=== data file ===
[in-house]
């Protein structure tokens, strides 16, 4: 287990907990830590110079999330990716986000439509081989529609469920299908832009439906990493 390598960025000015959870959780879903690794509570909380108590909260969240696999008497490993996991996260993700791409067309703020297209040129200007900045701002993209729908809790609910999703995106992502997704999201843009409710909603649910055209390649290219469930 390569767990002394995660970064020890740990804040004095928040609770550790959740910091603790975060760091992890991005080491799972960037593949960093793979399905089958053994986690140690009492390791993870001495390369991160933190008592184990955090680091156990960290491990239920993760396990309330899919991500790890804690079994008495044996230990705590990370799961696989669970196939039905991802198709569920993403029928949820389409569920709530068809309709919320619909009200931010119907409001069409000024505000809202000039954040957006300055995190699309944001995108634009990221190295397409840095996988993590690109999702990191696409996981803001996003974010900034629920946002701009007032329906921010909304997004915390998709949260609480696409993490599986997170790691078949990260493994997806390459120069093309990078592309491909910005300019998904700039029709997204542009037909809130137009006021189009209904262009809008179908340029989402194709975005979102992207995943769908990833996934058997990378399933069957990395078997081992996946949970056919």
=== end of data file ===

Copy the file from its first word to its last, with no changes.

[in-house]
């Protein structure tokens, strides 16, 4: 287990907990830590110079999330990716986000439509081989529609469920299908832009439906990493 390598960025000015959870959780879903690794509570909380108590909260969240696999008497490993996991996260993700791409067309703020297209040129200007900045701002993209729908809790609910999703995106992502997704999201843009409710909603649910055209390649290219469930 390569767990002394995660970064020890740990804040004095928040609770550790959740910091603790975060760091992890991005080491799972960037593949960093793979399905089958053994986690140690009492390791993870001495390369991160933190008592184990955090680091156990960290491990239920993760396990309330899919991500790890804690079994008495044996230990705590990370799961696989669970196939039905991802198709569920993403029928949820389409569920709530068809309709919320619909009200931010119907409001069409000024505000809202000039954040957006300055995190699309944001995108634009990221190295397409840095996988993590690109999702990191696409996981803001996003974010900034629920946002701009007032329906921010909304997004915390998709949260609480696409993490599986997170790691078949990260493994997806390459120069093309990078592309491909910005300019998904700039029709997204542009037909809130137009006021189009209904262009809008179908340029989402194709975005979102992207995943769908990833996934058997990378399933069957990395078997081992996946949970056919």